"I went to the French lycee in Los Angelos, and, like every high school student in the French school system, I studied the work of 19th-century poet Charles Baudelaire. At 15, the height of brooding and dark self-discovery, I recited his poems by heart and thrilled to the exotic language, filled with taboo ideas and strange metaphors involving death and decay. It's a must-read for any depressed adolescent."Wow. Personally, I hit the adolescent nadir all through the ages of 15-17 and only came to be a little (very) more sunny when I got to college. I did my duty and read my Poe constantly when I was a teenager. I memorized several of his poems, and I can still recite "The Raven" if I've had enough to drink. A friend of mine tells me that she knows someone who had her life saved by Poe, by realizing that "there was at least one more fucked up person out there" and that her dark thoughts did not necessarily kick her out of the herd of the rest of us. But I still don't think I'd actually recommend this stuff to depressed teenagers. Look what reading too much Poe did to me: I'm a philosophy student. The sad little dudes should read their Whitman. Uncle Walt can save the day. Or if they really want to read the French, they should read Rimbaud between math and lunch. Totally. Though for you grown-ups, you should read Baudelaire's Paris Spleen. That's yummy stuff.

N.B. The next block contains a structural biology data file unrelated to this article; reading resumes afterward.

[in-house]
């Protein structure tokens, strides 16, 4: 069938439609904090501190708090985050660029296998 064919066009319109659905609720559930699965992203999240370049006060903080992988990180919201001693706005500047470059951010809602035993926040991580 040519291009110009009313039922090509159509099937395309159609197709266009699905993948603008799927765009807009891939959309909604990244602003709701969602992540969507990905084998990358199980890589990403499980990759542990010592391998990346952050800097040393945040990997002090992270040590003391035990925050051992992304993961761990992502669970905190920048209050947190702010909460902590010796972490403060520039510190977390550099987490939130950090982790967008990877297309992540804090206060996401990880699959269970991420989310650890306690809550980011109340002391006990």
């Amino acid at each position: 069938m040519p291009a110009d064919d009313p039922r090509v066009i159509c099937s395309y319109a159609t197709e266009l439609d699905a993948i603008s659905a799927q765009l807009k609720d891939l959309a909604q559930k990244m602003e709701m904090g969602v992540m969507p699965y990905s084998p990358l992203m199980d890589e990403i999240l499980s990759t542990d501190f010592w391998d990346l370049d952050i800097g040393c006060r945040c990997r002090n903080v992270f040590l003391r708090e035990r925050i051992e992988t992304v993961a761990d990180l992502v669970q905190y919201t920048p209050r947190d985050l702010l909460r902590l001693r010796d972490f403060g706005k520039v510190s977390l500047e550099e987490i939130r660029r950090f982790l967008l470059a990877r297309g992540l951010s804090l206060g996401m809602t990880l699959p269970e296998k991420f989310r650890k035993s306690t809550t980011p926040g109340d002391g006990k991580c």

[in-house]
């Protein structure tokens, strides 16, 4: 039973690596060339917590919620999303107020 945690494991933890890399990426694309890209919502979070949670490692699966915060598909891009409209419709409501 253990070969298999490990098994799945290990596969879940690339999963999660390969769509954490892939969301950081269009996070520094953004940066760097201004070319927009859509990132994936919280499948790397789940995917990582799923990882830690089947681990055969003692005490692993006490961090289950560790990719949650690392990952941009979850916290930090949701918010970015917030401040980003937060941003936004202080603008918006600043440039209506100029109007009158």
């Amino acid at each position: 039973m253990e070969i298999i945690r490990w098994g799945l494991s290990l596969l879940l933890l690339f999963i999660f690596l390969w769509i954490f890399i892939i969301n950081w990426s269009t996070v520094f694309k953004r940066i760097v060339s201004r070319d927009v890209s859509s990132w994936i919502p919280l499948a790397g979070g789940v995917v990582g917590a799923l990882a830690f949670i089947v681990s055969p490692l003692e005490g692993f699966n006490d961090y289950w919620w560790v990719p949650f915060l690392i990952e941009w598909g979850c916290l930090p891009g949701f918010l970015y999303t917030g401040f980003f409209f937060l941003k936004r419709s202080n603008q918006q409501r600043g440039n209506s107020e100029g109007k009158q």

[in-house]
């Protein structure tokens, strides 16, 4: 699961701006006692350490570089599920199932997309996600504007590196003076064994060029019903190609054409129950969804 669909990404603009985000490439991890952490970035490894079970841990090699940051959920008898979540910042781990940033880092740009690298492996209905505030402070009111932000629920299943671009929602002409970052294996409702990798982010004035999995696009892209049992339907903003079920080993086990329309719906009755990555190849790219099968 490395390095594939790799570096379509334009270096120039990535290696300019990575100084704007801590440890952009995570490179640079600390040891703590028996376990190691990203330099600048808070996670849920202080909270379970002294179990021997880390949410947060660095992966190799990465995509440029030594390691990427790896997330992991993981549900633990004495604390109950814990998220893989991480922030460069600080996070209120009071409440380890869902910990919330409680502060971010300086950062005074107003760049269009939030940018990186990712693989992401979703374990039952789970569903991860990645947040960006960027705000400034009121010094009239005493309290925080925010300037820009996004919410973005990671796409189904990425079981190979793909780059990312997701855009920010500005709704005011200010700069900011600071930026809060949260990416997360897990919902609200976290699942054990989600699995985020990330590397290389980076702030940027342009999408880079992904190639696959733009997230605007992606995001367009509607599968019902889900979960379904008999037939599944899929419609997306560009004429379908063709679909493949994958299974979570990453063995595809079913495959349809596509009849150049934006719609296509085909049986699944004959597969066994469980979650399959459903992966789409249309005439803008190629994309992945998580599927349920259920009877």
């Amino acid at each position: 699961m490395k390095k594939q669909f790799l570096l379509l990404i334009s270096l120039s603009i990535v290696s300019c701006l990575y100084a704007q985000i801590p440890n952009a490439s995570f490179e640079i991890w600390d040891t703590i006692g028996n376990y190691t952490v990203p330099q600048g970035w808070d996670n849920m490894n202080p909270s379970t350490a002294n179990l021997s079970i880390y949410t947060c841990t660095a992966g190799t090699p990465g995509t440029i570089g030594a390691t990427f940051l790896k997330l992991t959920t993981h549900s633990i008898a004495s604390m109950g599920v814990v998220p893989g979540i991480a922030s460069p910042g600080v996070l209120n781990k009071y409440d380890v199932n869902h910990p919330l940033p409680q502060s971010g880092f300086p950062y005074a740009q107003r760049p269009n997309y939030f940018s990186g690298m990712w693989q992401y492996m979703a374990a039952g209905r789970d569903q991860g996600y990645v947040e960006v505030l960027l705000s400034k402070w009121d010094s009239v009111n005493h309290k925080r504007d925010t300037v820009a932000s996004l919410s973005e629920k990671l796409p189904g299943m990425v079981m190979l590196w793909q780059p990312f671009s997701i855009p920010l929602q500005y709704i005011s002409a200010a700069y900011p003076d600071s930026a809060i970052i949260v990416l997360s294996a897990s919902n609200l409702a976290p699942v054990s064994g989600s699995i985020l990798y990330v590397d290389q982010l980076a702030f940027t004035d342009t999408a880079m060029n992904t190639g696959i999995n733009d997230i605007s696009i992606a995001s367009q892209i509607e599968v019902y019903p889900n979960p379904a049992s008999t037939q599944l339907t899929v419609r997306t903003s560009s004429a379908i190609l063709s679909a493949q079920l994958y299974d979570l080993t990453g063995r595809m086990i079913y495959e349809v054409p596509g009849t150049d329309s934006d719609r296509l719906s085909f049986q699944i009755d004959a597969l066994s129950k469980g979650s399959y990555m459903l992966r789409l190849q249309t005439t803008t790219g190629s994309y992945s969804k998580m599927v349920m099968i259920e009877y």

August 25, 2005
Let them eat evil!
Nevermind how I know. Nevermind where I found The Oprah Magazine that has it. Nevermind etc. Let's just say that I little bird told me that Jodie Foster contributed a list of six books she wants everyone to know she likes to the "Bookshelf" section of Oprah's ad-fest of a publication. The first on the list is The Flowers of Evil, by my personal favorite French poet of the macabre, Charles Baudelaire. You know, I'm just gonna quote this, because I won't get it right otherwise: